scispace - formally typeset

Journal ArticleDOI

A Consistent Test of Stationary Ergodicity

01 Aug 1993-Econometric Theory (Cambridge University Press)-Vol. 9, Iss: 04, pp 589-601

AbstractA formal statistical test of stationary-ergodicity is developed for known Markovian processes on R^d. This makes it applicable to testing models and algorithms, as well as estimated time series processes ignoring the estimation error. The analysis is conducted by examining the asymptotic properties of the Markov operator on density space generated by the transition in the state space. The test is developed under the null of stationary-ergodicity, and it is shown to be consistent against the alternative of nonstationary-ergodicity. The test can be easily performed using any of a number of standard statistical and mathematical computer packages.

Topics: Z-test (58%), Statistical hypothesis testing (55%), State space (54%), Ergodicity (54%), Markov process (53%)

Summary (2 min read)

1 Introduction

  • Ergodicity conditions play an integral part in many estimation and modeling decisions.
  • Under that null hypothesis, the authors develop a consistent test.
  • Stationary ergodicity of the data generating process is equivalent to the convergence of Cesaro averages of the transition probabilities to a unique invariant measure.
  • This is a completely different version of an earlier paper ((9], based on Chapter 4 of (11]) that was presented in the 1988 North American Summer Meetings of the Econometric Society.
  • Financial support from the NSF is gratefully acknowledged.

2 T he Null Hypothesis of Stationary-Ergodicity

  • The authors assume that there exists at least one stationary density f* such that Pf*= f*.
  • Since ergodicity is mainly used to ensure that time series sample moments converge to the moments under the unique stationary measure, this limitation does not seem very severe.
  • The authors test will be shown to have asymptotic power 1 against the non stationary-ergodic alternative.
  • As seen from [10, example 4, p. 218], their weaker criterion of (not necessarily uniform) convergence can be satisfied in cases where condition (D) is violated.

3 An Operational Test of Stationary-Ergodicity

  • Notice that non-stationarity in this sense is different from the common usage of the term in time series contexts.
  • The same procedure can now be followed where the xJ's are drawn from g.
  • Notice that the mapping iii is itself one-to-one and onto, and is quite easy to implement in practice, and hence, the authors can limit attention to transitions on [O, 1].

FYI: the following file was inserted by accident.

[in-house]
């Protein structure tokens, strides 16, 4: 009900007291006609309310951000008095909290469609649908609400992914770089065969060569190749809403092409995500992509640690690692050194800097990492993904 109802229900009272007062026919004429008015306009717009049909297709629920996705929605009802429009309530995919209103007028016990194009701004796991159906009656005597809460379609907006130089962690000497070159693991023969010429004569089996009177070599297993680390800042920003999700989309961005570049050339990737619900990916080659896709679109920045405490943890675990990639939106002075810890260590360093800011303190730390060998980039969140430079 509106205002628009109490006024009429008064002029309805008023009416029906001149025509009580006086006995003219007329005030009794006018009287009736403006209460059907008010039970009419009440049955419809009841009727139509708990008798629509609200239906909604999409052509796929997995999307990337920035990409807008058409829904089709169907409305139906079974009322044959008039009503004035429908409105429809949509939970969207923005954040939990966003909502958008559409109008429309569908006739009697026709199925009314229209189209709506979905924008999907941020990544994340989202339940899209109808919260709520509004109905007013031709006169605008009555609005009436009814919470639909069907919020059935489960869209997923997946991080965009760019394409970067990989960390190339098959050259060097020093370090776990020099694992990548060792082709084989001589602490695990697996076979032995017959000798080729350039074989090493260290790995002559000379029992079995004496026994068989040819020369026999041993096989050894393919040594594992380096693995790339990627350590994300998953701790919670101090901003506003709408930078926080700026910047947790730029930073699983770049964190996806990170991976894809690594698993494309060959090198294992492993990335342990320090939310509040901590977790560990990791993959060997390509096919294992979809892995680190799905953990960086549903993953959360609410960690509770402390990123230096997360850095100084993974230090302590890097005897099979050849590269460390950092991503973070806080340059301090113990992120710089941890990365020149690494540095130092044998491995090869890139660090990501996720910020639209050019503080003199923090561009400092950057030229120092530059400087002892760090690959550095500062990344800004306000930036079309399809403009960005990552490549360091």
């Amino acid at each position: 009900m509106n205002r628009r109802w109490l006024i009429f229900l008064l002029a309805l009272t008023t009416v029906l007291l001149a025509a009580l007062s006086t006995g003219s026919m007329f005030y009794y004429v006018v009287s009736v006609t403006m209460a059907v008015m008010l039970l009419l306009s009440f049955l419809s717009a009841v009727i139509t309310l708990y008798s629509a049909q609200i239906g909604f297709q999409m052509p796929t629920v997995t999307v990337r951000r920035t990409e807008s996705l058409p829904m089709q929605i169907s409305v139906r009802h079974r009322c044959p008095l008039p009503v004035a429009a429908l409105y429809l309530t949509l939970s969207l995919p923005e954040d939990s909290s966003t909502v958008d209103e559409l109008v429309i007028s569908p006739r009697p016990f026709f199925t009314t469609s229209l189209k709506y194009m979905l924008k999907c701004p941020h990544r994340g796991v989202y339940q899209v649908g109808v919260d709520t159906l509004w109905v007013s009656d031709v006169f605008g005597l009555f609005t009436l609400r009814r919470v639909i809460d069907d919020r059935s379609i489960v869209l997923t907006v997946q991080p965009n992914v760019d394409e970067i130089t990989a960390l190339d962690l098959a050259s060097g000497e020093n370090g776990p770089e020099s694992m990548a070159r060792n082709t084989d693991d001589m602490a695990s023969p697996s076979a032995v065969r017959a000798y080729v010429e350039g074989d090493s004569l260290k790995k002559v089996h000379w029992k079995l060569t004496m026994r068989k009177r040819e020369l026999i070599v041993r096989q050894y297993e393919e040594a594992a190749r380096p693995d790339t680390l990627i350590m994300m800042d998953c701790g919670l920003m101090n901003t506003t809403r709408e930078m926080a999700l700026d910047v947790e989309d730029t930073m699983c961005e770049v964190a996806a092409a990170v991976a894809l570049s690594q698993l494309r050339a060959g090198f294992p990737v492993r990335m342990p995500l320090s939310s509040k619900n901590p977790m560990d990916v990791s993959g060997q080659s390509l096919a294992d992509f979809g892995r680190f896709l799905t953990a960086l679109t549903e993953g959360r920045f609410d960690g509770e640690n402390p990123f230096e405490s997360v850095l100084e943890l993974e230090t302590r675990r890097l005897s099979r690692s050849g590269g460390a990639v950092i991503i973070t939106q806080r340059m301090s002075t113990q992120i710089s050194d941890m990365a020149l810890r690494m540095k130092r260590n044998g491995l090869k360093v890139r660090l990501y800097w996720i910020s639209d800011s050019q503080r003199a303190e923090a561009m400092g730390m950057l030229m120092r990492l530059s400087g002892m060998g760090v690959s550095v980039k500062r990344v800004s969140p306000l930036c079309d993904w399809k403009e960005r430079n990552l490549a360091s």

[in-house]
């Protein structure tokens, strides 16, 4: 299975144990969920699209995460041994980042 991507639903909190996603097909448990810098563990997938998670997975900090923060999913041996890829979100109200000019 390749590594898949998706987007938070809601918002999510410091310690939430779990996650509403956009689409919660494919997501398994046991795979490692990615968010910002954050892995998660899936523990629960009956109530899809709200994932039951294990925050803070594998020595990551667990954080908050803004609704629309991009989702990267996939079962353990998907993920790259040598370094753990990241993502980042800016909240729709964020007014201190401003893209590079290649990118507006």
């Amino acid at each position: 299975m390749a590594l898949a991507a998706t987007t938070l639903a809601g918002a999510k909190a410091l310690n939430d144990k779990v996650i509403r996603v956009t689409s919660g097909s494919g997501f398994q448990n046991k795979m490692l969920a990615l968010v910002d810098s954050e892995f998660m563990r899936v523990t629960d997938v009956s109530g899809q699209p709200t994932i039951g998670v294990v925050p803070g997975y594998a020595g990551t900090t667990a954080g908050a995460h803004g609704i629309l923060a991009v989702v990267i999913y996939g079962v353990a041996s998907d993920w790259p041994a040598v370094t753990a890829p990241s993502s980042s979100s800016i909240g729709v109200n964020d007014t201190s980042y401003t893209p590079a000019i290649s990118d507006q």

• This establishes the existence of a unique probability measure on ([O, 1], B([O, 1])) (namely 7r .,(.)) to which the Cesaro averages of transitions from any initial condition converge, which is their definition of the stationary-ergodicity of p.,(., .).

4 A consistent testing procedure

  • A test of the type described above can be performed for any pair of initial densities to obtain the required size.
  • See [18] for a number of those tests based on the empirical distribution function.
  • Their algorithm generates a discrete random variable Z from the multinomial distribution with the probability vector p0, ,Pk, and then generates x as 1.
  • Now, the authors know that under the alternative of non-stationary-ergodicity, Harris recurrence [13, p.115] must be violated.

5 Monte Carlo Investigation of small sample be

  • The authors report on Monte Carlo results investigating the small sample properties of their suggested testing procedure.
  • For random number generation, the authors used Press et al's [17], subroutine ran1{), and they initialized it with the clock time each time they ran a new Monte Carlo at different values of k, n, and s.
  • For the Kolmogorov-Smirnov test, the authors used Press et al's [17) subroutine kstwo, with its accompanying subroutines probks and sort(}.
  • The rest of the code was written in C, and compiled, vectorized, and run on a Cray YMP2E/116.

6 Concluding Remarks

  • By known, all the authors mean is that one can generate random draws from some stochastic transition x1+1 � p(x,, .).
  • This accommodates among other things simulations from models where closed form solutions cannot be explicitly written.
  • There is no reason in principle why one cannot use this test on estimated laws of motion PT(e, .) which are believed to be consistent estimators of some true p( e,.) under the maintained hypothesis of stationary-ergodicity.
  • Clearly, as T i oo, the stationary ergodic or otherwise behavior of the transition PT(e, .) will mimic that of the original p(e, .).
  • On the other hand, their test parameters k, n, and s are within their control, bounded only by computational limitations.

Did you find this useful? Give us your feedback

...read more

Content maybe subject to copyright    Report




   
  
    
 
 
 
  
   
 
  

    



           
 
   
          
     